UGA experts predict another good year for Georgia’s economy.
By growing nanoscale wire brushes—built of the body’s own molecules—that conduct electrical charges, University of Georgia researchers have taken a first step toward developing biological fuel cells that could ultimately power pacemakers, cochlear implants, and prosthetic limbs.
Macy couldn’t stop sneezing. Even after several blades of grass were flushed from the two-year-old’s nose, something still tickled her nasal cavity.
The anxiety that often accompanies a chronic illness can chip away at quality of life and make patients less likely to follow their treatment plan.
Why do people make bad decisions, even when they are aware of the negative consequences of their choices?
A pest survey led by researchers at the University of Georgia and the Georgia Forestry Commission has found that an exotic wood-boring ambrosia beetle that can attack living trees and has the potential to cause economic damage across the country…
The Vidalia onion is Georgia’s official state vegetable and No. 1 fresh vegetable crop. But like any major crop, it has its fair share of problems—ones UGA researchers want to fix.
UGA physicist Yiping Zhao says nanoscience is big science—the kind that will change lives. Its nearly invisible scale is precisely what makes its potential so tremendous.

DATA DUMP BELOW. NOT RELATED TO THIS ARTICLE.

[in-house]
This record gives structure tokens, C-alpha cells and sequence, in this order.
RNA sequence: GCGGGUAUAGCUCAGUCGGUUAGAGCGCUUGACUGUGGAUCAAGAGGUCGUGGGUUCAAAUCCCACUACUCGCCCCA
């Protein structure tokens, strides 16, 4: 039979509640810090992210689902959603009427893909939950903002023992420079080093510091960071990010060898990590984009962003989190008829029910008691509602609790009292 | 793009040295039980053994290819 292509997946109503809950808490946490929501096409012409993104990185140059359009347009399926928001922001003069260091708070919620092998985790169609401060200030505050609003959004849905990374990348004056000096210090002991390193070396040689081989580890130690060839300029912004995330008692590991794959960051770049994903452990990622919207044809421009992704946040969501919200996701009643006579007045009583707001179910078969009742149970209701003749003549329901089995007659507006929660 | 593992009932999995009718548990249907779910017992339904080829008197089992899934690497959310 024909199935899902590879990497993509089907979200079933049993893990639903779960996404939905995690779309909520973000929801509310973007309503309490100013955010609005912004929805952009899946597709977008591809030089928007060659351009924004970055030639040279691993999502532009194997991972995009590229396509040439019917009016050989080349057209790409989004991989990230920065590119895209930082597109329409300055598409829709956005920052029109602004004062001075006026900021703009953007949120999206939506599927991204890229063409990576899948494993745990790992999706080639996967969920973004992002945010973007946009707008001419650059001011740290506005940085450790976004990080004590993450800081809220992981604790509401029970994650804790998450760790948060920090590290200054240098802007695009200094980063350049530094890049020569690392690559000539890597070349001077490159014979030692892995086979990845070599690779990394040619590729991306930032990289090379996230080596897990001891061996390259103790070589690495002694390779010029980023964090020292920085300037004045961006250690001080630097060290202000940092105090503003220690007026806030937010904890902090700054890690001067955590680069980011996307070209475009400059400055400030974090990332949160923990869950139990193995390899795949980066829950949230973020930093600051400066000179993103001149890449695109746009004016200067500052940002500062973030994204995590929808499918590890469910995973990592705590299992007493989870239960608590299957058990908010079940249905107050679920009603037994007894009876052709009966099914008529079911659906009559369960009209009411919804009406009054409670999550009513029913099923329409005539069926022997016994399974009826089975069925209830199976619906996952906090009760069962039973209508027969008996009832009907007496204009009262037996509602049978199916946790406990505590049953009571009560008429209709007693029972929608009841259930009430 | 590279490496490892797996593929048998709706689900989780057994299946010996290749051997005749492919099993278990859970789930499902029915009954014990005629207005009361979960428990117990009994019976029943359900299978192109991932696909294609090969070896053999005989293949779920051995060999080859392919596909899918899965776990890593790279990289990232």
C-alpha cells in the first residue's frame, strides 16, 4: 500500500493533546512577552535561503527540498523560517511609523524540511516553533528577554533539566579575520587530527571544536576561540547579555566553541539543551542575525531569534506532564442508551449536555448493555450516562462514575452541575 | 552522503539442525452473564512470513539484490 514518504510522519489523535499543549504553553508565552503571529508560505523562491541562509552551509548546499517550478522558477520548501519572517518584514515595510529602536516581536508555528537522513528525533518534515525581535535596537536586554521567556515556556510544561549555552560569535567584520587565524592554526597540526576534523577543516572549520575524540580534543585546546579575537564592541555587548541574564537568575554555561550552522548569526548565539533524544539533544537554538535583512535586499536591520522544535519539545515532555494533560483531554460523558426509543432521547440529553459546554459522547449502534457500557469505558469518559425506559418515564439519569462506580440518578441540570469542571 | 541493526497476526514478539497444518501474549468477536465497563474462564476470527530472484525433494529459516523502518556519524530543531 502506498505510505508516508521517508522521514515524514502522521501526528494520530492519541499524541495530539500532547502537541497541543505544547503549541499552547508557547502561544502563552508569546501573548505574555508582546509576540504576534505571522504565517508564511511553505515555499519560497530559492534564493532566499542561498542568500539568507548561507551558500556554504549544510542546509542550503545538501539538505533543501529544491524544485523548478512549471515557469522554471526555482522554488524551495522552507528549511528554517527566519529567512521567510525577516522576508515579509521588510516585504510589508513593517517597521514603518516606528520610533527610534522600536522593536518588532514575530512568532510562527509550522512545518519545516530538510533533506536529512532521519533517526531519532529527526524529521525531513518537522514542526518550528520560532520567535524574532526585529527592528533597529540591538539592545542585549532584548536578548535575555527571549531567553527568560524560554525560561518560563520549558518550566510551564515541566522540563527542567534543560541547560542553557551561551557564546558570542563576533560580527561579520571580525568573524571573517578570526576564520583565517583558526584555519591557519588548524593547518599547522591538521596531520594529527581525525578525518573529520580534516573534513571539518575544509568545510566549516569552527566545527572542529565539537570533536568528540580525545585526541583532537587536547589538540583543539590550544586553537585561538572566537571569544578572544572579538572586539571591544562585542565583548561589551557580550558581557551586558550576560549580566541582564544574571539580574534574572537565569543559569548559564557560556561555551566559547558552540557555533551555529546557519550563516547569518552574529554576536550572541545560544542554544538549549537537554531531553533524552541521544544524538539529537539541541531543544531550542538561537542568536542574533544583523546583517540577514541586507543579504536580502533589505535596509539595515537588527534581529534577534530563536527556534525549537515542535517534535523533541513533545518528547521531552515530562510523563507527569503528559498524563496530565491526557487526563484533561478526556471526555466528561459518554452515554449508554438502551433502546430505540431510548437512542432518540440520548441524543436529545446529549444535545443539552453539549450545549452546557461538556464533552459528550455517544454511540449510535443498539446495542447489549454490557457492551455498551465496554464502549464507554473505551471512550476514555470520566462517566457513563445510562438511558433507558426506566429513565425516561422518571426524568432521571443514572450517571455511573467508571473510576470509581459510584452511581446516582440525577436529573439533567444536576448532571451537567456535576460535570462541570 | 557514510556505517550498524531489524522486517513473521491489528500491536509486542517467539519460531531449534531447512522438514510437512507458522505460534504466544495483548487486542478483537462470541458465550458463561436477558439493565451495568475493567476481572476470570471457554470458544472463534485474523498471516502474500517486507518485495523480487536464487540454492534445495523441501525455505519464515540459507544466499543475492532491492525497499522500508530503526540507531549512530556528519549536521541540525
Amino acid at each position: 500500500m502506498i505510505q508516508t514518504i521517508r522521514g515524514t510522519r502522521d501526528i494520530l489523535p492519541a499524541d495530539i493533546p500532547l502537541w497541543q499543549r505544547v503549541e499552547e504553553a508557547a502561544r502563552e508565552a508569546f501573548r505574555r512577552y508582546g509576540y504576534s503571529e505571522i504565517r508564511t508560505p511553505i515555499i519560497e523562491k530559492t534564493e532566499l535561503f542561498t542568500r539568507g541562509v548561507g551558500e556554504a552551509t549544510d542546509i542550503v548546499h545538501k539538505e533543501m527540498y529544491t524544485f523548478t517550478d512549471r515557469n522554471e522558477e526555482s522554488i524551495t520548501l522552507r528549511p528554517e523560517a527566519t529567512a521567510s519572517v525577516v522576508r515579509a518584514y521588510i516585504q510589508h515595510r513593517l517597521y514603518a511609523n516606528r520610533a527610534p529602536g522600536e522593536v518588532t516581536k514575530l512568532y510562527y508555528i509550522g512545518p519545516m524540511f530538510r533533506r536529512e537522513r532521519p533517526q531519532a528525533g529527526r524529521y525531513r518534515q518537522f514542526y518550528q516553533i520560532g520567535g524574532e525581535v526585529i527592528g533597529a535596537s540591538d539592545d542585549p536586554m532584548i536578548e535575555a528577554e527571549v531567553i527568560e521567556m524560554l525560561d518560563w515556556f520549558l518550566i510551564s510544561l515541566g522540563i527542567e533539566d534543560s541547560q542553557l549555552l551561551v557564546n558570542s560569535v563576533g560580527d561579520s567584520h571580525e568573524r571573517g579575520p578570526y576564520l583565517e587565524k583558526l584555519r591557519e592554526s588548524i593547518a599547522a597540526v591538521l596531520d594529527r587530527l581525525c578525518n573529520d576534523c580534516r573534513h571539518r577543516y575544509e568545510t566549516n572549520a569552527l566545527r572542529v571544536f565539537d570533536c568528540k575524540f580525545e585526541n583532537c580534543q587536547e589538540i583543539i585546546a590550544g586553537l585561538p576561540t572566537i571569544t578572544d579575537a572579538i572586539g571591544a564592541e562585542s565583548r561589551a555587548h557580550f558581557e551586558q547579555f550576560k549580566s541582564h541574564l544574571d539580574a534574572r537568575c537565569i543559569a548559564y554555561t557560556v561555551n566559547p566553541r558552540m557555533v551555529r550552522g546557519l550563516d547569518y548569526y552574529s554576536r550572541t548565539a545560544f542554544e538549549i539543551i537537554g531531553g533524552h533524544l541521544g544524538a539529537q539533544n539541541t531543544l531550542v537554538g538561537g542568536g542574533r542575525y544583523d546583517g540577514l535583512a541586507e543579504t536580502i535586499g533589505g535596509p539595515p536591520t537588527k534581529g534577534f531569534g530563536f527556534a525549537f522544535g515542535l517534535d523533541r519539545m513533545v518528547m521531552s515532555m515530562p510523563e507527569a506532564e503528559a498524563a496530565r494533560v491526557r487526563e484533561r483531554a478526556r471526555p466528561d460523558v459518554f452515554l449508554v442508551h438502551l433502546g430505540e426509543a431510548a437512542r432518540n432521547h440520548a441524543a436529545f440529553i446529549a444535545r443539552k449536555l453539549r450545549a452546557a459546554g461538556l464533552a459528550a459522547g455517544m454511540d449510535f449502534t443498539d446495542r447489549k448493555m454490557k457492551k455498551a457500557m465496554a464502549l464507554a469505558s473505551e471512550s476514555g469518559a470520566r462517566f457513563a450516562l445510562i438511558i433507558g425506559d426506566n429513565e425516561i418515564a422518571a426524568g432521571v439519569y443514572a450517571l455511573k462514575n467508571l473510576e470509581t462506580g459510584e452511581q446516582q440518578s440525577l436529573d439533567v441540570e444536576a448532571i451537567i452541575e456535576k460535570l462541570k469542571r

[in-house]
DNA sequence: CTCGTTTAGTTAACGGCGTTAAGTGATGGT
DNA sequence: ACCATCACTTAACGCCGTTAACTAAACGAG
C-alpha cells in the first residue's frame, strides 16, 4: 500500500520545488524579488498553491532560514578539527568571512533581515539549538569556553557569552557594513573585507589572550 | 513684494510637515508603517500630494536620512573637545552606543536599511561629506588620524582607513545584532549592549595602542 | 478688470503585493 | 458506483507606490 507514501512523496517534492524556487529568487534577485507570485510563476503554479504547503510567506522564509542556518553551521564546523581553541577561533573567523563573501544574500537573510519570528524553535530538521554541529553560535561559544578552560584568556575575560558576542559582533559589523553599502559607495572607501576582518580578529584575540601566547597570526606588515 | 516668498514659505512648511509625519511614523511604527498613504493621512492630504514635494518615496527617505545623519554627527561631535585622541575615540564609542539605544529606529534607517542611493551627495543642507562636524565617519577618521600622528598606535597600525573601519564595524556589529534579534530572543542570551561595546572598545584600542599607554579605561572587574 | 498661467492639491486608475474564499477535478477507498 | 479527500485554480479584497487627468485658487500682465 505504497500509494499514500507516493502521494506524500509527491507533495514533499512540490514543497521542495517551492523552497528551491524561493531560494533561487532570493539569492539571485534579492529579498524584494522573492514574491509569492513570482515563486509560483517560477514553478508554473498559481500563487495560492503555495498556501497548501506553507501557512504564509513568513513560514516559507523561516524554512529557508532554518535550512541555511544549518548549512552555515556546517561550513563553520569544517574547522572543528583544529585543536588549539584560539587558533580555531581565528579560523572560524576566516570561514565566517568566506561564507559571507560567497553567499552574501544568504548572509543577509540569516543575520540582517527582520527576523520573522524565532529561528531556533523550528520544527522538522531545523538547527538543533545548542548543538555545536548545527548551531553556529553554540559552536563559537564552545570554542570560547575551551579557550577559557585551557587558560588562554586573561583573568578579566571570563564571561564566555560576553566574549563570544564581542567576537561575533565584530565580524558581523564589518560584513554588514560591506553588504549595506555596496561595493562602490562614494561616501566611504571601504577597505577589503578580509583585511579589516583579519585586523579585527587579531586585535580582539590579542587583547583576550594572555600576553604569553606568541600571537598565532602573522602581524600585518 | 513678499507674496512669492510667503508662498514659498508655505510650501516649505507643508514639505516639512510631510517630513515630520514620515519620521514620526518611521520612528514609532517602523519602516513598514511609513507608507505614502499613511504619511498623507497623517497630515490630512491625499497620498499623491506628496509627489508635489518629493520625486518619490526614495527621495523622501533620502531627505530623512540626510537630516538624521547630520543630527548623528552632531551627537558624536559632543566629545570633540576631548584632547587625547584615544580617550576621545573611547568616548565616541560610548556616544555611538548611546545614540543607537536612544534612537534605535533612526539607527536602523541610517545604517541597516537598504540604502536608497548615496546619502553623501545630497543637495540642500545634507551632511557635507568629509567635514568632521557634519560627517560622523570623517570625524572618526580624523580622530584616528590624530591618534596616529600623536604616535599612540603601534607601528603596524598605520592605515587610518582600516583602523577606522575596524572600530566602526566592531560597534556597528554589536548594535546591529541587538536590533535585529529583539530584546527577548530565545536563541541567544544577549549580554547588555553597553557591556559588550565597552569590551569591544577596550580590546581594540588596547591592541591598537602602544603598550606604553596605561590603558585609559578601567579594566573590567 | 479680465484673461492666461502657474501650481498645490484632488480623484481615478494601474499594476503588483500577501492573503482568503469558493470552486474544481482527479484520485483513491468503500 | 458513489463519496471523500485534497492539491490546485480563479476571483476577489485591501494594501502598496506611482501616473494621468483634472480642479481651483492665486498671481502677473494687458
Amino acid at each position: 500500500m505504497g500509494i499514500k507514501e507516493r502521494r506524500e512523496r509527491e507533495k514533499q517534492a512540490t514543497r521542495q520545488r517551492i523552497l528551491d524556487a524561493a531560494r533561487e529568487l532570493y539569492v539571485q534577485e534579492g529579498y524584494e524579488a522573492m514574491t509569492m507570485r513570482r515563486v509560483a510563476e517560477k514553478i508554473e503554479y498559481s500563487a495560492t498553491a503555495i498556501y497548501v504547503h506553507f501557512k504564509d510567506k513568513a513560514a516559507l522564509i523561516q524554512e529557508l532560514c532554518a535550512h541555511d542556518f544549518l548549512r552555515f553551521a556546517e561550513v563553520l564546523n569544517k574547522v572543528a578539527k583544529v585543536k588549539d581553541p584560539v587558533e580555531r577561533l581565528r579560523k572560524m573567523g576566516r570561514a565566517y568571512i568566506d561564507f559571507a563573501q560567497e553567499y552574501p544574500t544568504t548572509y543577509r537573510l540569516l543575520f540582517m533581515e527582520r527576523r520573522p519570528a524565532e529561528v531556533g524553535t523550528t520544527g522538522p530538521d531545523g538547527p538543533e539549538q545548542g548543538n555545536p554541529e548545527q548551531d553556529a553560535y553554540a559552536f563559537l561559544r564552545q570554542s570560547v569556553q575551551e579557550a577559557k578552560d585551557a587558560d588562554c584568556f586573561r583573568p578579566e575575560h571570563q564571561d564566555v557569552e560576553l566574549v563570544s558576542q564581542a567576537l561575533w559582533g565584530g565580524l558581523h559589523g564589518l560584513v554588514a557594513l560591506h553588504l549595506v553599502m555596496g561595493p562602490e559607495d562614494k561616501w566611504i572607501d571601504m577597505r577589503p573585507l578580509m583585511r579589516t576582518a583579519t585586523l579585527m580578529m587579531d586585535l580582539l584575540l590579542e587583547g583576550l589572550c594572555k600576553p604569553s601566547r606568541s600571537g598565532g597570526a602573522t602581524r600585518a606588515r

Two University of Georgia animal science researchers introduced to the world 13 pigs that may hold the key to new therapies to treat human diseases, including diabetes.
Somewhere in the world, perhaps a place near you, a once-harmless virus, bacterium or fungus may be undergoing a genetic makeover in an animal’s gut, transforming into an infectious pathogen capable of causing illness, disability or even death.
In so many ways, Don Juan Pond in the Dry Valleys of Antarctica is one of the most unearthly places on the planet.
A team of University of Georgia marine scientists conducting research on the huge underwater oil plume that was discovered in the aftermath of the Deepwater Horizon oil rig explosion is posting information on its research mission to a blog, www.gulfblog.uga.edu.…
“Families that have a parent deploying are undergoing an enormous amount of change,” according to Jay A. Mancini, the Haltiwanger Distinguished Professor of Child and Family Development in the UGA College of Family and Consumer Sciences, who conducted the research…
Most of the sorghum eaten by Americans is consumed indirectly when they eat beef or chicken that were fed the grain. In other parts of the world, though, it is eaten directly as a food staple. In some African countries,…
Like most infectious diseases, rabies can attack several species. However, which species are going to be infected and why turns out to be a difficult problem that represents a major gap in our knowledge of how diseases emerge.
College students will generally agree, when asked, that peers are a powerful inspiration in buying clothing, but that response applies only to other students.
A hand sanitizer created by University of Georgia scientists could soon help vacationers on cruise ships spend more time having fun on the lido deck and less time leaning over the side suffering from nasty stomach bugs.